The Swedish retailer Henne and Mauritz (H&M) is well known for its “fast fashion” business model, wherein it counts on its customers making cheap but frequent purchases to keep up with trends. For a long time now, environmental advocates have criticised the retail giants for this marketing strategy. They feel that it promotes wasteful behaviour, driving up the volume of discarded clothes. As a way of countering these allegations, H&M has announced an annual prize of €1 million for the best new recycling technique.
There’s a little bit of background to this development: it is the latest in a series of recycling endeavours in the world of international fashion as it seeks to repair its “wasteful” image. The discarded clothes problem of the West has had repercussions in developing countries like India as well. The existing industry recycling methods end up severely reducing the quality of cotton. These methods are also useless when it comes to mixed materials clothes, most of which end up adding to a massive landfill (so if you have a dress that’s 90% cotton and 10% nylon, it cannot be recycled). The aim is to kill two birds with one stone: beyond the PR currency, a new niche for low-cost, recycled fashionable clothes is sought.
In the Americas, recycled fashion really took off after Barack Obama came to power, one among several sustainable, environment-friendly causes that finally saw investor money pouring in. Around the same time, American designer Titania Inglis is well known for sourcing used wool stock from New York-based factories and incorporating it in her scarves and stoles. Since 2008, Matt & Nat, the Canadian accessory line, has been committed to using linings made from 100% recycled bottles in its vegan leather wallets and handbags.
In India, the Amazon India Fashion Week in March this year saw designers channelising the Japanese concept of “upcycling” or “creative reuse”, essentially the same methodology employed by Looptworks.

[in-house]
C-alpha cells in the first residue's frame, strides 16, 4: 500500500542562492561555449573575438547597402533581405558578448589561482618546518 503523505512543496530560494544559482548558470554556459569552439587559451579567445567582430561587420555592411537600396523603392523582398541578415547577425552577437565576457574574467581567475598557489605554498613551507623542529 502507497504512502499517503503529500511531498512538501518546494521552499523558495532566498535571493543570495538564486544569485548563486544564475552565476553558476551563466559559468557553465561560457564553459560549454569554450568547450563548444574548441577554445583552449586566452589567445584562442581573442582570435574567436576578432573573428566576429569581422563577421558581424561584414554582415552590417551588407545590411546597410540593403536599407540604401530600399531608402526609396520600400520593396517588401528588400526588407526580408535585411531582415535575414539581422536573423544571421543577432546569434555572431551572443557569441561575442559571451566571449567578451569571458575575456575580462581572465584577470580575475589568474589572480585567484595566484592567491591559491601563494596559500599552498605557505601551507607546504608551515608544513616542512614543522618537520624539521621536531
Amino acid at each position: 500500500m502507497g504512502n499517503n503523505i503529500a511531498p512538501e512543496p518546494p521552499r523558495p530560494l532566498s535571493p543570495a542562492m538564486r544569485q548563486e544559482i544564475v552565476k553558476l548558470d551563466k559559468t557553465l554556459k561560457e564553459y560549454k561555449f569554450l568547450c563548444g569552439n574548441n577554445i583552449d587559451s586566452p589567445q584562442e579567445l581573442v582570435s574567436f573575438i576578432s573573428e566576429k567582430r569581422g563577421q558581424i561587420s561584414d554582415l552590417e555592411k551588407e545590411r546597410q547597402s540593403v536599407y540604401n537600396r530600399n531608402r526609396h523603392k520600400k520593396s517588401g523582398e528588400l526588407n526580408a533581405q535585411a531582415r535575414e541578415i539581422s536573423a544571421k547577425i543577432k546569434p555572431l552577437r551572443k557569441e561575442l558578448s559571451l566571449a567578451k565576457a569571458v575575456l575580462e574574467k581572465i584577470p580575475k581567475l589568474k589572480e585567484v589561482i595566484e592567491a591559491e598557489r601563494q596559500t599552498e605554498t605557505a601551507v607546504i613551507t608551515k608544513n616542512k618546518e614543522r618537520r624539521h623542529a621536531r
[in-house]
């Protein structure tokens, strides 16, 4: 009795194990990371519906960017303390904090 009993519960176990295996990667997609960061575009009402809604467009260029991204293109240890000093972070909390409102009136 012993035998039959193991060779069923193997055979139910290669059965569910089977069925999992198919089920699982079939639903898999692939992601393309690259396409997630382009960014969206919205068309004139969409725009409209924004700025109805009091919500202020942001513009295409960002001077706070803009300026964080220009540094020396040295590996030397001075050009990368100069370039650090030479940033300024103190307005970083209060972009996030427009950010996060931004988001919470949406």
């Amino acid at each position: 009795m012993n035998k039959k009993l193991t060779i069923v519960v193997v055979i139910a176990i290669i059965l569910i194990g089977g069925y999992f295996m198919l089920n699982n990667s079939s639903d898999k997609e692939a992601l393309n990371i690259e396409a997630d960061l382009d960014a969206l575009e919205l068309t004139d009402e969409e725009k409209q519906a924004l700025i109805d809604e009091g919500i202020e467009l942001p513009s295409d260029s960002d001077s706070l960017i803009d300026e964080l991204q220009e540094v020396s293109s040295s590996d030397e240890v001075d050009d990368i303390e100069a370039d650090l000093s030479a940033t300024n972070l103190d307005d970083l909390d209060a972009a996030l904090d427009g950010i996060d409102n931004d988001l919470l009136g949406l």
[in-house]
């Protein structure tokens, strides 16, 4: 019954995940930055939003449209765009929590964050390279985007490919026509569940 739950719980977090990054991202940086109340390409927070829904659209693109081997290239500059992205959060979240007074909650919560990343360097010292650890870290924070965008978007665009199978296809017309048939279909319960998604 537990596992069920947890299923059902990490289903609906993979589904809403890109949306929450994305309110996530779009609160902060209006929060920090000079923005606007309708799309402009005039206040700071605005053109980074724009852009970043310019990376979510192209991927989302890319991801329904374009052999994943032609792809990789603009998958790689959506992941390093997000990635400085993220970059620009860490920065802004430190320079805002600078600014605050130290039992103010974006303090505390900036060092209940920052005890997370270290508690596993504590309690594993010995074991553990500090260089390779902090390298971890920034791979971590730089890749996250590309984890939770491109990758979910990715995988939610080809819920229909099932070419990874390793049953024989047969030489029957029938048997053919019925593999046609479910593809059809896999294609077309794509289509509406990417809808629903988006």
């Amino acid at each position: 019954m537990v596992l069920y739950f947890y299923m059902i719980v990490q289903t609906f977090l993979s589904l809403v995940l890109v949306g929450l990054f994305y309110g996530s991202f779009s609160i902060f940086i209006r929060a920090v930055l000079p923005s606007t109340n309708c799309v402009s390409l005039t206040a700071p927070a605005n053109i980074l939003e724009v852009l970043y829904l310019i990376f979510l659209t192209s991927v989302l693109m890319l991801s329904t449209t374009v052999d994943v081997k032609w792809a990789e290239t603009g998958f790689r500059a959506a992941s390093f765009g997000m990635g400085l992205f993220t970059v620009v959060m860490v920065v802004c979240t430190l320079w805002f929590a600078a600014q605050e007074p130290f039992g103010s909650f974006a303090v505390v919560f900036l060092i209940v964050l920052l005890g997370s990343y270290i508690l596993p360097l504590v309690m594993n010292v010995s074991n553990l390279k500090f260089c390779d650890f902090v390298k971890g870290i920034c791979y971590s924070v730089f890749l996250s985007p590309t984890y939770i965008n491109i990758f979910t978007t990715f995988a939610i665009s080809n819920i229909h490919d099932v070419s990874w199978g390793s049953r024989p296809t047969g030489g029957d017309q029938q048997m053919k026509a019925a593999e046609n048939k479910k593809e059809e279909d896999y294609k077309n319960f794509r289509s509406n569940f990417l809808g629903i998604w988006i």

The delightfully named Carrie Parry launched her eponymous label in 2011. Later that same year, she won the Ethical Fashion Forum’s Innovation USA Award for her range of women’s casual wear that uses patches from discarded clothes: a single item from the range often included material from half-a-dozen previously worn clothes. The role of designers like Parry cannot be overstated here: maverick individuals like them are far more likely to introduce disruptive business models than anonymous corporations fixated with the bottom line.
Some big brands took this idea to a new level: like the label Looptworks, which came up with Project Luv Seat in 2014. Looptworks specialises in “salvage opportunities”: it uses junk ad discarded materials and transforms them into high fashion (“(…) the only thing we scrap is the typical way of doing business.”) For Project Luv Seat, they created a unique line of luxury bags from 43 acres of Southwest Airlines seats.
Similarly in India, the Amazon India Fashion Week in March this year saw designers channelising the Japanese concept of “upcycling” or “creative reuse”, essentially the same methodology employed by Looptworks. The designer duo Abraham and Thakore unveiled a new collection called Old New, wherein old saris and other layered fabrics were hand-stitched together to make brand new works. The sequins in Abraham and Thakore’s collection were made from discarded hospital X-rays and films, to give you an idea of the ingenuity on display. Abraham and Thakore believe that recycling isn’t just a way to conserve the environment; it is a strong aesthetic movement in its own right.
In the same show, the young Kolkata-based designer Paromita Banerjee presented Boro Part II, the follow-up to her collection from 2014. “Boro” is a Japanese word that means “too good to waste” and Banerjee’s collection lived up to its name. Boro II was an application of the Bengali kantha technique, a traditional method of stitching multiple layers of fabric using a simple stitch running around the edges. Kantha itself was a domestic method of recycling: old saris would be stitched together to make cushions (there are analogues of this utilitarian approach elsewhere in India: like the Bihari tradition of Sujani patchwork embroidery). Banerjee picked the most popular pieces of her 2014 collection and stitched together prints from them to create new works which would still be instantly recognisable to customers.
Banerjee’s example is instructive and signals the way forward for future recycling endeavours: even the million-euro kind, perhaps. Sometimes, better answers are to be found in the past than the future.